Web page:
I hugged him, with one arm, afterwards. I hugged him because he was afraid.
He’s a pediatrician. It’s that season, you see. The season of kids with hideous gastroenteritis, the season of dehydrated little tiny people who are justthisclose to having one of those near-death situations we talk about in PALS so much.
This little one, her heart rate was over 200. She met the standard definitions of shock. She needed a lot of fluid, and fast, before her little heart wore itself out from beating so fast. I only got called to do a cap gas really. If the results aren’t that bad, I don’t ordinarily return to the room. This was one of those situations when I returned in person to the treatment room. This child was doing that eyes-rolling-back-in-her-head-breathing-is-optional thing, being stimulated by nurses rubbing her sternum with knuckles to try and get her to wake up and take a breath. This child was close to having a cardiac arrest. These poor nurses were doing everything they could prior to the pediatrician arriving kind of thing. These poor nurses had poked this poor baby 20 times or more.
By the time the pediatrician had arrived, the favored major sites had been poked to try and get an IV. I could hear the echo of my PALS instructor (another pediatrician) in my head: “how many times do we poke and poke and poke with these sick kids, when we could just do an IO then and there, and leave those veins for after they’ve been rehydrated?”
I had nothing respiratory to do, other than prepare. I changed my mask on my bagger. I had my intubation equipment ready. I was planning for the worst, and, at the same time, I was prodding my pediatrician: “just put in an IO, just do an IO, the gun is six feet from where you’re standing, why struggle with trying to put in a fragile IV in the scalp you can’t pound some real fluid in anyway, just put in an IO.” I was naive about his previous experiences with trying to put in these fabled beasts into small children. I was unable to put myself in that picture, of the child who had suffered through multiple attempts. I was that ignorance-is-bliss voice-of-reason, where I had no clue that he had tried this before and it’d gone horribly.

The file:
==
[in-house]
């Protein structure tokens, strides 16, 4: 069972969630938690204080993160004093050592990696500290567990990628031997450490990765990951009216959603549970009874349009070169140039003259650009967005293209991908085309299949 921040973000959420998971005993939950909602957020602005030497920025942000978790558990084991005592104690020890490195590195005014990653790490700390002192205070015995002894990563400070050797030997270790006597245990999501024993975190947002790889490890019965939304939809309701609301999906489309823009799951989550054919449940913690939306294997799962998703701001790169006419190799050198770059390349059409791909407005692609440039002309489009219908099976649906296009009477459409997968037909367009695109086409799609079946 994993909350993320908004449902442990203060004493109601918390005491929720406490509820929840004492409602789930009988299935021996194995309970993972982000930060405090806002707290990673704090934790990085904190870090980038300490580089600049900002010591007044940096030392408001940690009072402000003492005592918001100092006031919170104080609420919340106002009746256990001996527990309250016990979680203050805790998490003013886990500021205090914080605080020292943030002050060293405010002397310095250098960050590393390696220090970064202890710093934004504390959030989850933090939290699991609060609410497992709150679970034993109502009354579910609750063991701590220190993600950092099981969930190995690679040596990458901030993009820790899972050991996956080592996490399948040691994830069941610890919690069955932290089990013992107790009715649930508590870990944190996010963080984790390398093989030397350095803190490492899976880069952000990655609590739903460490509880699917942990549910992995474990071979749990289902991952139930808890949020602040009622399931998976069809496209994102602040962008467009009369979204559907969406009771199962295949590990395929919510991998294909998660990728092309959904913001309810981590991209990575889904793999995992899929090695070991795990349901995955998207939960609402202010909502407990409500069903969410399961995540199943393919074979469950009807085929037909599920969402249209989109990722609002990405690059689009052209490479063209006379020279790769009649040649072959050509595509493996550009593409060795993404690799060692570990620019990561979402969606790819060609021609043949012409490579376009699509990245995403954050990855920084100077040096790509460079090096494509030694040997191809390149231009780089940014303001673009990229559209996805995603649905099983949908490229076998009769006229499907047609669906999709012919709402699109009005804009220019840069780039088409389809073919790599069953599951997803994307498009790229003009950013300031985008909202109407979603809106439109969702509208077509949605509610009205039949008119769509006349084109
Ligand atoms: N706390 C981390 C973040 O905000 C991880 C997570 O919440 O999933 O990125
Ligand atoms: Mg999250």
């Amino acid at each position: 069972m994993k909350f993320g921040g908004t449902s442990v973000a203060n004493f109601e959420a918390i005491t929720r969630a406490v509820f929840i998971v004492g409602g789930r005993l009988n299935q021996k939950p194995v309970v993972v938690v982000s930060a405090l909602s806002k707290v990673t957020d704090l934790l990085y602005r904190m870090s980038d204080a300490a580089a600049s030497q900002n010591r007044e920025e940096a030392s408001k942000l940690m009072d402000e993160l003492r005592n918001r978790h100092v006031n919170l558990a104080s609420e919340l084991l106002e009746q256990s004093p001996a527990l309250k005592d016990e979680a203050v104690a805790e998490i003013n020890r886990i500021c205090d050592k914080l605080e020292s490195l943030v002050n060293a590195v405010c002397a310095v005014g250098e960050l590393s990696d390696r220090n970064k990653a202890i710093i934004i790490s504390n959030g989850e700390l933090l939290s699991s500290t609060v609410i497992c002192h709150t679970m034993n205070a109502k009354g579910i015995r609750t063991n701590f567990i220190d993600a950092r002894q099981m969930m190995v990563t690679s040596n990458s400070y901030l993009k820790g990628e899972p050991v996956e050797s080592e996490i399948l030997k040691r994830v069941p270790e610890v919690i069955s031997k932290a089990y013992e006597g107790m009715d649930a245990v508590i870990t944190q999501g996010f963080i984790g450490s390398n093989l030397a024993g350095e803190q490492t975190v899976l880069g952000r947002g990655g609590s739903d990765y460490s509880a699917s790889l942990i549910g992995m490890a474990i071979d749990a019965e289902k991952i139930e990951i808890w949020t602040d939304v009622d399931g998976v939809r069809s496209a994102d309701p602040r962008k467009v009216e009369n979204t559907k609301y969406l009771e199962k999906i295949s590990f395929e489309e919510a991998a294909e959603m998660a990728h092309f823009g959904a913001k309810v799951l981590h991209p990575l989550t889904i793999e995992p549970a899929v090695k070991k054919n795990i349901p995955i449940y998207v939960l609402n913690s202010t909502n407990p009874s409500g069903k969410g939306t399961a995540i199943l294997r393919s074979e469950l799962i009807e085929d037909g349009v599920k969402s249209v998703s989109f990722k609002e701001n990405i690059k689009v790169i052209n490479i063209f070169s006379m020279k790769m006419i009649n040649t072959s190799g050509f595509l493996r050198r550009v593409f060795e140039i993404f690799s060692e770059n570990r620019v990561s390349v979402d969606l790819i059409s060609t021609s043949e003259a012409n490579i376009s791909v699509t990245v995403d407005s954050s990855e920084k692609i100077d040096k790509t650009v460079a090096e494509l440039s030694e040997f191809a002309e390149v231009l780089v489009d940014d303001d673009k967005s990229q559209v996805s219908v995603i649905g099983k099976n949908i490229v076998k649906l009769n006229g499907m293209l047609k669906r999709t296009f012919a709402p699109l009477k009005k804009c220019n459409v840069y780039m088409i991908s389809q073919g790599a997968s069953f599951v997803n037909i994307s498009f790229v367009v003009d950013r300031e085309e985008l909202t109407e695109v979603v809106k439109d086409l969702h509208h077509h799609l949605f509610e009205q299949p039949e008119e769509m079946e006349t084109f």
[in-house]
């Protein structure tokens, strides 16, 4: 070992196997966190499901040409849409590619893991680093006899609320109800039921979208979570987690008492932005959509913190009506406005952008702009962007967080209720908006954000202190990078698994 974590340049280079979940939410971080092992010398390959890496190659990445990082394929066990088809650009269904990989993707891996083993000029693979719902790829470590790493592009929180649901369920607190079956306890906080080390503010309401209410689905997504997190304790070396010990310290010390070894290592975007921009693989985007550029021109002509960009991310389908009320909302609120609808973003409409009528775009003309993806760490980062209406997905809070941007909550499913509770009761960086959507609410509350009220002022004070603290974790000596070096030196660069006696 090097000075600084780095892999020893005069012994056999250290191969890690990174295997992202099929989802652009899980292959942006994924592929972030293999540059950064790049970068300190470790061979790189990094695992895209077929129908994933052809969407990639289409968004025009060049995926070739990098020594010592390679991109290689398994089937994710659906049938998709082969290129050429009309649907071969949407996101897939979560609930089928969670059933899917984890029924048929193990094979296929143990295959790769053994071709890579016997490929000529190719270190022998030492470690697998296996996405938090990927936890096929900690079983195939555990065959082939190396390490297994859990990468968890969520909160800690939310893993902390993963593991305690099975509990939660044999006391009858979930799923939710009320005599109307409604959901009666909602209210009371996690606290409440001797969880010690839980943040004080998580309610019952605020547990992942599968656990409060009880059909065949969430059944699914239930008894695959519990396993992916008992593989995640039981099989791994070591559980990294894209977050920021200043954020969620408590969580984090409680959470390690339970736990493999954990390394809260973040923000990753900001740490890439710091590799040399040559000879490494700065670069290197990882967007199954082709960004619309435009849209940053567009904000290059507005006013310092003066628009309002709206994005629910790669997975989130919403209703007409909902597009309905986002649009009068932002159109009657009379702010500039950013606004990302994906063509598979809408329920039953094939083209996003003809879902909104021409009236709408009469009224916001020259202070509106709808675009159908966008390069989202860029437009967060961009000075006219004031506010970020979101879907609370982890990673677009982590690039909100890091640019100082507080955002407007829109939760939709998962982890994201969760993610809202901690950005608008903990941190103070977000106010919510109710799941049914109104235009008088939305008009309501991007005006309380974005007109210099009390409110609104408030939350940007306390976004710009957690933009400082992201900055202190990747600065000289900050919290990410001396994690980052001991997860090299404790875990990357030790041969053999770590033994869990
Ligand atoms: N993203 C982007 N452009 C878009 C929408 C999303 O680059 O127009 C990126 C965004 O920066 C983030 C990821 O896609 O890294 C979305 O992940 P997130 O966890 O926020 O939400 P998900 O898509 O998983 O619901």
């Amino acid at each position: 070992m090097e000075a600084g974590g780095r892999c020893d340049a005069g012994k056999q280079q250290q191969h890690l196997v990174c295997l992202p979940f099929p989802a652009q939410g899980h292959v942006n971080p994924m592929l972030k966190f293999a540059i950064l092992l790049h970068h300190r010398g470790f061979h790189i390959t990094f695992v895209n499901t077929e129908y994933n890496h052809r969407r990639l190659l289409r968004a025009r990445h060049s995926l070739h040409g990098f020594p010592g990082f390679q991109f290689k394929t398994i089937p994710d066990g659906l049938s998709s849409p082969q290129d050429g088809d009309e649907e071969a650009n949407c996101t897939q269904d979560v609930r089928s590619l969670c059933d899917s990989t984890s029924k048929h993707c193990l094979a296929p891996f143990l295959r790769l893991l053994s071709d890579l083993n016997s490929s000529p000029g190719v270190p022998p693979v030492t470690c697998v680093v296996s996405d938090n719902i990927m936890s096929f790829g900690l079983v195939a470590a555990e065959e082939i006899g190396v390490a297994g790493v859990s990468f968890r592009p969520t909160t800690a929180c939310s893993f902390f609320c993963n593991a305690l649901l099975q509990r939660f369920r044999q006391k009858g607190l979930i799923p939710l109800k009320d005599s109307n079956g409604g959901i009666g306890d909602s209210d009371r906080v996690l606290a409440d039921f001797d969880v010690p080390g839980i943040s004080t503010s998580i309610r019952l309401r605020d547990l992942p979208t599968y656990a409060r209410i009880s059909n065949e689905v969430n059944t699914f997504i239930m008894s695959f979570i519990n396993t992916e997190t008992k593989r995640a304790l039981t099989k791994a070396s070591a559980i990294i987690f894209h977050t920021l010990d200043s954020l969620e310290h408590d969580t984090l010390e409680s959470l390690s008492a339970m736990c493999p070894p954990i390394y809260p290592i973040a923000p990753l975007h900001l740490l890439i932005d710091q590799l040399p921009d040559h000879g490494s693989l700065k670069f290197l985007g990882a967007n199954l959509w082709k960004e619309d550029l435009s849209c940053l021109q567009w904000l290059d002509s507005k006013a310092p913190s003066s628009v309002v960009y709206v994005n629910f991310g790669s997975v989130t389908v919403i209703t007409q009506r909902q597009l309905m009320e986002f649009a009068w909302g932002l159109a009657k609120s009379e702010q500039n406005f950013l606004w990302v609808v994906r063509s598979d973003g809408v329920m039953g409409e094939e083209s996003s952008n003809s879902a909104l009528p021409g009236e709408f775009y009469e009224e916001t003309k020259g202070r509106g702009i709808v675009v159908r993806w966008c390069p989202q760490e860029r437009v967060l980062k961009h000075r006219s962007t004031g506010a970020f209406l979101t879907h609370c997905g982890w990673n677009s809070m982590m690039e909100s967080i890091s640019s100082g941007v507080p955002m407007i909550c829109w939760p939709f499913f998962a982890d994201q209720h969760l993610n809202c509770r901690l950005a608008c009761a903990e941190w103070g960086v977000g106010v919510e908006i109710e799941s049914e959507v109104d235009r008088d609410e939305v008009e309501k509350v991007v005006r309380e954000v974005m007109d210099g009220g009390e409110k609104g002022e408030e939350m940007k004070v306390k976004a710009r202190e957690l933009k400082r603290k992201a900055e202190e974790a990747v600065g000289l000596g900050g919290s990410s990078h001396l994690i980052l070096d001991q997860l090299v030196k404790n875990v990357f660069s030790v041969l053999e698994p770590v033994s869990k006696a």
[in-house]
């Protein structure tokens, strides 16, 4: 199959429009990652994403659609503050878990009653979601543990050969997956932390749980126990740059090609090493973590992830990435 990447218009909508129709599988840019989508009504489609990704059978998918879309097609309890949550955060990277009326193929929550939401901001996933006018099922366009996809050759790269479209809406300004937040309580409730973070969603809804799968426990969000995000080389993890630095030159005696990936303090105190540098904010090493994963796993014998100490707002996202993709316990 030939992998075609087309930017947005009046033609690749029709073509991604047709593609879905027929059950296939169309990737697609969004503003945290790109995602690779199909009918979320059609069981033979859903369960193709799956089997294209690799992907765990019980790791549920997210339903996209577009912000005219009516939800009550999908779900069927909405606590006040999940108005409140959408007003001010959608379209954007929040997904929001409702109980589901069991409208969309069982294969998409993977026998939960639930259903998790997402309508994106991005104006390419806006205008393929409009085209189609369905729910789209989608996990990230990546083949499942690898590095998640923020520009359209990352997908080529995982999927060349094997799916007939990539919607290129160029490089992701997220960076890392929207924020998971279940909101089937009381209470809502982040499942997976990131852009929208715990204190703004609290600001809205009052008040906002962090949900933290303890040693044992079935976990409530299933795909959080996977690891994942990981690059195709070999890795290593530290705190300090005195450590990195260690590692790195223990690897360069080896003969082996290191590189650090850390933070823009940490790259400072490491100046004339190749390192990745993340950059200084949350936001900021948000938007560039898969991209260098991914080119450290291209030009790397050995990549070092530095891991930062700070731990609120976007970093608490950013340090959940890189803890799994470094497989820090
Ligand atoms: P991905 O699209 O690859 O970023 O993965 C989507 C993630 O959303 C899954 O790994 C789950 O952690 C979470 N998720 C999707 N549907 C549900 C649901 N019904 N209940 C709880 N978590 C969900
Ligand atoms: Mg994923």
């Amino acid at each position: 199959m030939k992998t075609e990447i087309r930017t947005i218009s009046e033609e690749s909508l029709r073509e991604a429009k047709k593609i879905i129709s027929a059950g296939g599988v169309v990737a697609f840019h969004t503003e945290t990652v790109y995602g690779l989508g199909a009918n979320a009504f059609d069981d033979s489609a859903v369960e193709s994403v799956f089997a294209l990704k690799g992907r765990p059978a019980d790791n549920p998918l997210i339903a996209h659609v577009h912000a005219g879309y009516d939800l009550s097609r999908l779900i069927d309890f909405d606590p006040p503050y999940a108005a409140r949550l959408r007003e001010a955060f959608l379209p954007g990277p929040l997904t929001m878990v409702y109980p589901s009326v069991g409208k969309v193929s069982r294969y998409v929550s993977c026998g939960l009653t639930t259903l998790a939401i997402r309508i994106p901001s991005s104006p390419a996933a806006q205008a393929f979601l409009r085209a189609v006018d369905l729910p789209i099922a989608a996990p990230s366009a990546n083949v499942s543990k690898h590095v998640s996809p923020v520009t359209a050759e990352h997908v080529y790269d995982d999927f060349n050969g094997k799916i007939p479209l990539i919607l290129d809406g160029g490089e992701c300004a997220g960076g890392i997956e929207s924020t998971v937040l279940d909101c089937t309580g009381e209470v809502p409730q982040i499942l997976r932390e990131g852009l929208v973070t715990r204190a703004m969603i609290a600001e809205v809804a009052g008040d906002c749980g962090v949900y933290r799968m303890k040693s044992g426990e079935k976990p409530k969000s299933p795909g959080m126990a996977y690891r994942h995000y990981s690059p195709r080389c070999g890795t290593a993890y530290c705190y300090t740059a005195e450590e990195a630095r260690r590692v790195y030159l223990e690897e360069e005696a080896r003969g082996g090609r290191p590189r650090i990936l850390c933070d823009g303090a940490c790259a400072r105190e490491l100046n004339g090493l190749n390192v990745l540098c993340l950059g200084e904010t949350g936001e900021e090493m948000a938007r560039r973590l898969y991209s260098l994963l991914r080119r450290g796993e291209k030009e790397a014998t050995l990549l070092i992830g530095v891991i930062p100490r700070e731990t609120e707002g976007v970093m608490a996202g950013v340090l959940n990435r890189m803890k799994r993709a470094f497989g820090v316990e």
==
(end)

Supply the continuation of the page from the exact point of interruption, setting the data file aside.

He did it anyway.
After multiple attempts at an IV cannulation in this very small, very dehydrated child, he finally pulled out the IO gun to drill a needle into this tiny person’s leg bone. It’s a very squick-inducing thing. Had it not been the best method of getting some life saving fluid into this baby, I would never have suggested it. How necessary it was became obvious when they drilled into her leg and she didn’t even flinch. In goes the IO. A very large amount of fluid gets pounded into a very tiny person and very quickly does such a baby begin trying to put the ECG lead cables in her mouth rather than her eyes rolling back into her head. Relief.
“Good, her heart rate is slowing down,” I say aloud, (from the 200 earlier, I’m thinking.)
“Great, mine too,” the pediatrician says, and my heart goes out to him.
He, in truly heroic fashion, later thanked me for making him do the scary IO thing he didn’t want to do, later. I replied with a smile and a one-armed hug.
I am so pleased to have these relationships with the doctors I work with. I chafe to think at how I would work with someone who would not be receptive to input. I am extremely pleased that in this case, this child lived, and am perhaps in this case, not so immodestly proud as to think of how I perhaps may have helped to save this baby’s life by being a right royal pain in the ass.
I love my job.